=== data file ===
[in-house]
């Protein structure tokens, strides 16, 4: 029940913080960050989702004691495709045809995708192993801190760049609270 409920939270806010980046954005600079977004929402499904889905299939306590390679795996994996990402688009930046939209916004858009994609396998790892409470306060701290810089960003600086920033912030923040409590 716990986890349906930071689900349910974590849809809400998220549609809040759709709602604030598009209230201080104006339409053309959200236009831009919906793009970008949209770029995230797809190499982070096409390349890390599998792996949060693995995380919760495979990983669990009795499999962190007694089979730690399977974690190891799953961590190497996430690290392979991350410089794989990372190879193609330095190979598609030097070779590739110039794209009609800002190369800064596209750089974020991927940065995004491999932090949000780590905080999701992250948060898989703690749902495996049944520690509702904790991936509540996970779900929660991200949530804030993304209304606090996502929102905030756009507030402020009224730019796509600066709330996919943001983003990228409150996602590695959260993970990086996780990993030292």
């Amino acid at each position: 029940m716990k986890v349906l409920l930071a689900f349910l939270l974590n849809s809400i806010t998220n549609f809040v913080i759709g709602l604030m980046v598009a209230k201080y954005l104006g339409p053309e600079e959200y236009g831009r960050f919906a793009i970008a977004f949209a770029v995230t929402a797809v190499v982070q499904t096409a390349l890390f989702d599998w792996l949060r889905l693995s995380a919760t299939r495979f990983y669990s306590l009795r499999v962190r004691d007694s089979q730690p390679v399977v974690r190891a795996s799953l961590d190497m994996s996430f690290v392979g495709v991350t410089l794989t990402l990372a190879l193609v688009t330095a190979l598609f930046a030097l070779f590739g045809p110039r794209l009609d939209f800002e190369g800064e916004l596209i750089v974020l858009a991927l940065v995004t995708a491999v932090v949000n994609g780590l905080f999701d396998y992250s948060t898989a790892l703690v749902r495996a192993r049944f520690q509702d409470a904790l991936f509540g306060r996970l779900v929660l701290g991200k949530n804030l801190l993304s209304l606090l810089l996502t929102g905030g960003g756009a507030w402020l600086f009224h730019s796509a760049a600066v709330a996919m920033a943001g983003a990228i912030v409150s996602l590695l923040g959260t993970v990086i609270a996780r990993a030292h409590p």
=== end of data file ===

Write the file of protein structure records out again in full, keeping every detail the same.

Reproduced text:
[in-house]
């Protein structure tokens, strides 16, 4: 029940913080960050989702004691495709045809995708192993801190760049609270 409920939270806010980046954005600079977004929402499904889905299939306590390679795996994996990402688009930046939209916004858009994609396998790892409470306060701290810089960003600086920033912030923040409590 716990986890349906930071689900349910974590849809809400998220549609809040759709709602604030598009209230201080104006339409053309959200236009831009919906793009970008949209770029995230797809190499982070096409390349890390599998792996949060693995995380919760495979990983669990009795499999962190007694089979730690399977974690190891799953961590190497996430690290392979991350410089794989990372190879193609330095190979598609030097070779590739110039794209009609800002190369800064596209750089974020991927940065995004491999932090949000780590905080999701992250948060898989703690749902495996049944520690509702904790991936509540996970779900929660991200949530804030993304209304606090996502929102905030756009507030402020009224730019796509600066709330996919943001983003990228409150996602590695959260993970990086996780990993030292």
């Amino acid at each position: 029940m716990k986890v349906l409920l930071a689900f349910l939270l974590n849809s809400i806010t998220n549609f809040v913080i759709g709602l604030m980046v598009a209230k201080y954005l104006g339409p053309e600079e959200y236009g831009r960050f919906a793009i970008a977004f949209a770029v995230t929402a797809v190499v982070q499904t096409a390349l890390f989702d599998w792996l949060r889905l693995s995380a919760t299939r495979f990983y669990s306590l009795r499999v962190r004691d007694s089979q730690p390679v399977v974690r190891a795996s799953l961590d190497m994996s996430f690290v392979g495709v991350t410089l794989t990402l990372a190879l193609v688009t330095a190979l598609f930046a030097l070779f590739g045809p110039r794209l009609d939209f800002e190369g800064e916004l596209i750089v974020l858009a991927l940065v995004t995708a491999v932090v949000n994609g780590l905080f999701d396998y992250s948060t898989a790892l703690v749902r495996a192993r049944f520690q509702d409470a904790l991936f509540g306060r996970l779900v929660l701290g991200k949530n804030l801190l993304s209304l606090l810089l996502t929102g905030g960003g756009a507030w402020l600086f009224h730019s796509a760049a600066v709330a996919m920033a943001g983003a990228i912030v409150s996602l590695l923040g959260t993970v990086i609270a996780r990993a030292h409590p």